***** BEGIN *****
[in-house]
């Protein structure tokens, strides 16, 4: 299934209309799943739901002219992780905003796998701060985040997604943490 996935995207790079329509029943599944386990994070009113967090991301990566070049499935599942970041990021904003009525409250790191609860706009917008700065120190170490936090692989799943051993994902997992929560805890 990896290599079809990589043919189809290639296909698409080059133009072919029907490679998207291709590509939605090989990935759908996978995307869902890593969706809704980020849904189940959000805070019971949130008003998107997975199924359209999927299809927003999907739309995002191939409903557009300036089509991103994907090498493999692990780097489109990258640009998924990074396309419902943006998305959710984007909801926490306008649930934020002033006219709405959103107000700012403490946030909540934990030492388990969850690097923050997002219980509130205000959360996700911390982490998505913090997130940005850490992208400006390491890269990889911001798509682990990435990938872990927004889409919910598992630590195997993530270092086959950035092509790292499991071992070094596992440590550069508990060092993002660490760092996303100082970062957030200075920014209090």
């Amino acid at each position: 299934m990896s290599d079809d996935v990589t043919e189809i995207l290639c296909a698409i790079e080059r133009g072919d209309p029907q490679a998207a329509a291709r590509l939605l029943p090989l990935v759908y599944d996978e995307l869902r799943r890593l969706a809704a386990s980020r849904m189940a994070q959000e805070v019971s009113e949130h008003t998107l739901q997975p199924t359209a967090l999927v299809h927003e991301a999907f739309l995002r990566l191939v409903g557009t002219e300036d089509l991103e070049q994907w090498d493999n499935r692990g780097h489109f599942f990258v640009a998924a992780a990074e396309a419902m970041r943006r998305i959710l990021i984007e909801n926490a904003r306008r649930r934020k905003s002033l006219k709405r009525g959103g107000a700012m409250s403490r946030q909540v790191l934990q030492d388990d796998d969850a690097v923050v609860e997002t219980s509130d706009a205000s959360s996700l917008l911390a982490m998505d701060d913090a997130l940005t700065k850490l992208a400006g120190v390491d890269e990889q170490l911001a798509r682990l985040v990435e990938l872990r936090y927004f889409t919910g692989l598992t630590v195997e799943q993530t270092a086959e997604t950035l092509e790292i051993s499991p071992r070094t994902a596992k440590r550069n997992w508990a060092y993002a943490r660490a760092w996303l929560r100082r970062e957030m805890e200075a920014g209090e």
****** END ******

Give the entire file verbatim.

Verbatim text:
[in-house]
């Protein structure tokens, strides 16, 4: 299934209309799943739901002219992780905003796998701060985040997604943490 996935995207790079329509029943599944386990994070009113967090991301990566070049499935599942970041990021904003009525409250790191609860706009917008700065120190170490936090692989799943051993994902997992929560805890 990896290599079809990589043919189809290639296909698409080059133009072919029907490679998207291709590509939605090989990935759908996978995307869902890593969706809704980020849904189940959000805070019971949130008003998107997975199924359209999927299809927003999907739309995002191939409903557009300036089509991103994907090498493999692990780097489109990258640009998924990074396309419902943006998305959710984007909801926490306008649930934020002033006219709405959103107000700012403490946030909540934990030492388990969850690097923050997002219980509130205000959360996700911390982490998505913090997130940005850490992208400006390491890269990889911001798509682990990435990938872990927004889409919910598992630590195997993530270092086959950035092509790292499991071992070094596992440590550069508990060092993002660490760092996303100082970062957030200075920014209090």
């Amino acid at each position: 299934m990896s290599d079809d996935v990589t043919e189809i995207l290639c296909a698409i790079e080059r133009g072919d209309p029907q490679a998207a329509a291709r590509l939605l029943p090989l990935v759908y599944d996978e995307l869902r799943r890593l969706a809704a386990s980020r849904m189940a994070q959000e805070v019971s009113e949130h008003t998107l739901q997975p199924t359209a967090l999927v299809h927003e991301a999907f739309l995002r990566l191939v409903g557009t002219e300036d089509l991103e070049q994907w090498d493999n499935r692990g780097h489109f599942f990258v640009a998924a992780a990074e396309a419902m970041r943006r998305i959710l990021i984007e909801n926490a904003r306008r649930r934020k905003s002033l006219k709405r009525g959103g107000a700012m409250s403490r946030q909540v790191l934990q030492d388990d796998d969850a690097v923050v609860e997002t219980s509130d706009a205000s959360s996700l917008l911390a982490m998505d701060d913090a997130l940005t700065k850490l992208a400006g120190v390491d890269e990889q170490l911001a798509r682990l985040v990435e990938l872990r936090y927004f889409t919910g692989l598992t630590v195997e799943q993530t270092a086959e997604t950035l092509e790292i051993s499991p071992r070094t994902a596992k440590r550069n997992w508990a060092y993002a943490r660490a760092w996303l929560r100082r970062e957030m805890e200075a920014g209090e």